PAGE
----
The takeaway is that the Fed has ensured there will never be an intermediate or longer dated interest rate spike (no bond vigilantes or market based sell-offs based on US policy)...but it also means Congress and the President have no pressure or penalty for not coming to compromise or prioritizations of spending and taxation.  This means that the US is incredibly vulnerable to a short term T-bill exodus that the Fed would be incapable of covering without increasing QE (bond buying) radically...This is the danger to the currency that the Fed will increase it's balance sheet to own in essence 70% of all marketable debt.

The implications for the dollars purchasing power is very precarious as this is threatening to skyrocket the money supply and thus a sudden and dramatic loss of standard of living for Americans.

Of course it's much more complicated due to unfunded liabilities (promises to pay SS or medicare in the future w/ money already spent) derivatives (like insurance but called something else to avoid the regulations around actually setting aside capitol in case something actually happens) and leverage (borrowing capital (money) to increase the potential return but risking greater potential loss) of everything financial.  These are topics for extra credit for those who actually may have read this far and still interested (nerds :) ). 

Thanks for reading and hopefully with greater information, discussions can start from some shared facts and reach deeper than which political party will win next.

Supernova Born's picture

Jim Grant should found a new political party, run for president...basically...accept his destiny.

His wisdom must find a broader audience. The most impressive argument of all is the one that distills otherwise complex concepts into simpler truths readily absorbed by the honorable core of this Nation.

Regrettably, the "core" is unstable and at risk. If the likes of Mr. Grant don't attempt to speak to them directly I think meltdown is next.

MeMadMax's picture

Normalcy factor...


Shit ain't gonna happen till it happens for real, as in the power goes out or food stops showing up at the grocery store...


Otherwise, rider er' in all the way babe... ooooh yea baby, squeeze it good...


Max Hunter's picture

Tyler.. top Brass in charges of Nukes gets fired.. top 2 in the last 48 hours. It matters. Lets talk about it. .. Okay.. that was from a couple weeks ago..sorry.. but still? wow.. interesting stuff..

BoNeSxxx's picture

Grant, Faber, King, and Schiff in a row?  Looks like it's going to be a wrist-slitting kinda day!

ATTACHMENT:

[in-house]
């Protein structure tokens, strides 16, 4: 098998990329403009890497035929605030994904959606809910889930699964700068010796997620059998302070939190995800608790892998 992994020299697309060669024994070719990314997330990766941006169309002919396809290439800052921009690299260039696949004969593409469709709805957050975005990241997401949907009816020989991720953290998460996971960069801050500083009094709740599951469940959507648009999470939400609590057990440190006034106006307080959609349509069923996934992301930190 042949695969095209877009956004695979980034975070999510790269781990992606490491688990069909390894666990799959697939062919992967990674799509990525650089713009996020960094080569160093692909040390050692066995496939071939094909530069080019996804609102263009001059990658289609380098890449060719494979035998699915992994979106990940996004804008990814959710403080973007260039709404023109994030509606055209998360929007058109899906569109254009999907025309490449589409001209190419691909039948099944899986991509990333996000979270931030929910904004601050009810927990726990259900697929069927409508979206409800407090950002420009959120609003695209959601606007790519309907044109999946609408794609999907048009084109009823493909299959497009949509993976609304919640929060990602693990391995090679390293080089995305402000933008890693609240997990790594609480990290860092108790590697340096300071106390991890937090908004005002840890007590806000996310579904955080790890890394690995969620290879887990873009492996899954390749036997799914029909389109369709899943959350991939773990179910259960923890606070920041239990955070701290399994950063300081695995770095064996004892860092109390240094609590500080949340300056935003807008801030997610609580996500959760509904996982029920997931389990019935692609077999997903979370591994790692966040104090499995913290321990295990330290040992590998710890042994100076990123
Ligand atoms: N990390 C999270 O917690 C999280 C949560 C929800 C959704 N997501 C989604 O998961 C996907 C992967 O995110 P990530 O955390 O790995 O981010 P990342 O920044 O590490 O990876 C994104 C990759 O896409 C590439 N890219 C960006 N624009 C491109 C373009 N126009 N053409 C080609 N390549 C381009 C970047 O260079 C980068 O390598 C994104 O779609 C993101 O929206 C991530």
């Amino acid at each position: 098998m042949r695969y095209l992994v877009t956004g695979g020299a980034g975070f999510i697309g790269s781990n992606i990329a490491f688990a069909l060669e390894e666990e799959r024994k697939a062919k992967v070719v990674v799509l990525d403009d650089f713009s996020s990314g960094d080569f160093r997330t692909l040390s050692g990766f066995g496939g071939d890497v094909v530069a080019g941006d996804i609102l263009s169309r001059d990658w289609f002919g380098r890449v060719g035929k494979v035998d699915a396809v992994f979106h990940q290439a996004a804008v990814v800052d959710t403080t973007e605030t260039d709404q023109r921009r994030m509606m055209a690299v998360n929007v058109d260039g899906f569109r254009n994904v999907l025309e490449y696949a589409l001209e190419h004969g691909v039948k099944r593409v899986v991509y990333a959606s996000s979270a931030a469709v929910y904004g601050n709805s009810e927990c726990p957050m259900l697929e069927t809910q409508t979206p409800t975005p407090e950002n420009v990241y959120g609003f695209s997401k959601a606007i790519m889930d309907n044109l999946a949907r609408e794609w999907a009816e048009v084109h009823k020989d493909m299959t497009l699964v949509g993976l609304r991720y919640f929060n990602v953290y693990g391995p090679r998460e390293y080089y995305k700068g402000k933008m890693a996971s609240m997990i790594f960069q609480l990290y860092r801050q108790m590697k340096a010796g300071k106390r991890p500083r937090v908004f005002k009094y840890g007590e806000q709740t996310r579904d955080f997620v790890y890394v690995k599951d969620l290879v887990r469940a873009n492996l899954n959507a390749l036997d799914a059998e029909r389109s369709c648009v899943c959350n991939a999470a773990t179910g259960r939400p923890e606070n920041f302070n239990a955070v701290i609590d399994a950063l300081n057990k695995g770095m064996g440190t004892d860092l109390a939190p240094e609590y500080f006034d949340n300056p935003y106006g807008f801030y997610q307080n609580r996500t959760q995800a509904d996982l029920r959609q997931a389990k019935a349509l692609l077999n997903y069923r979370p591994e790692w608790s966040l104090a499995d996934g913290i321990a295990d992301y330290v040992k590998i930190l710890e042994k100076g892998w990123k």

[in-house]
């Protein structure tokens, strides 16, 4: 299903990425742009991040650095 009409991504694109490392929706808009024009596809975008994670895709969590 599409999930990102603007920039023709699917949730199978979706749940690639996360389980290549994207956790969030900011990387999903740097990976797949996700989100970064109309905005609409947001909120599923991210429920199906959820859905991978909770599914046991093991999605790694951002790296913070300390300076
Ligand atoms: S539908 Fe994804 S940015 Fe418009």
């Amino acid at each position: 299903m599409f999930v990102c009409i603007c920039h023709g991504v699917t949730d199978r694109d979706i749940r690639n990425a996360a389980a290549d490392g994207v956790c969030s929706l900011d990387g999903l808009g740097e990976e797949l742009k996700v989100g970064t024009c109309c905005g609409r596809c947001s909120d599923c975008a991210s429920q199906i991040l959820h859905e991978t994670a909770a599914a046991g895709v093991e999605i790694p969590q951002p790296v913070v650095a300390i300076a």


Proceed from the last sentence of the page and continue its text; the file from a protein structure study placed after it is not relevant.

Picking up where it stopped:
EnslavethechildrenforBen's picture

Con job.

Why are you all discussing these as if they are anything other than CRIMINAL?

MarcusLCrassus's picture

Our politicians have basically taken the stance "After me, the deluge"

Boris Alatovkrap's picture

Wrong, there is precedent for default, name is Obama, President Obama.

(Boris is play with homonym)

brettd's picture


We'll just become Italy and Spain.

Huge goverment sector.  No invention or industry.

More fights over soccer than policy....

NeedtoSecede's picture

The Italians still know how to make some mighty fine shotguns and the CX4 Storm is perfect little carbine for home defense.

We are screwed...

y3maxx's picture

""Jim Grant should found a new political party, run for president...basically...accept his destiny.""

As does Ex Governor Jessie who steps up and has the guts to denounce the American Political Party system...

https://www.youtube. com/watch?v=LhSJgJZspnU

geox's picture

Hard to believe someone gave a negative point to such explicit and sucinct post. I guess not everybody wants to be educated in a simple way ;-)

brettd's picture

So, the fed will soon own much of America by giving the Govt credit.

Then the Fed, a conglomeration of Private Banks....

Will begin calling the loan---and they will ask for a national 

park or two in exchange for "debt forgiveness"; old postal 

buildings and museums in Detroit and utilties rights........

if I were a Fed, that's what I'd do!

Louie the Dog's picture

 I read it all.  Thanks Ham-bone. 

Kayman's picture


thanks for the succinct summary. Bottom line is one day short term debt is going to blow up. But let's party til it happens. Work ethic replaced by the scam ethic.

emersonreturn's picture

thank you ham-bone.  beautifully articulated.

MeMadMax's picture

Rome wasn't built in a day, and it didn't die in a day...

Patience Obi'Won...

Winston Churchill's picture

It will not be long in relative terms.Romes was limited to the speed of the horse.20 mph.

With coms speeds at 186000 miles per second, Pax Americana will not take 400 years to die.

Kayman's picture

And the Romans hadn't discovered the magic of paper currency nor electronic digits or the Roman Empire would have lasted as long as Anthony Weiner's political career. 

bunnyswanson's picture

Value will diminish.  Even Costco is carrying less than the freshest and besst produce (as opposed to raising prices even higher) or they just stop carrying the item.  This is a scam.  A ponzi scheme. 

It has happened before.  The same formula has been used at least 3 times on a large scale, and 300 million times on a small scale.  PREDATORY LENDING

Secret is money going the wrong way.

CAFR - off budget accounts.  Rainy day committees, Hallelujah the elephant in the living room.


Karen Hudes interview with RT TV.



Ex high official capacity individual sharing his observations


The American truckers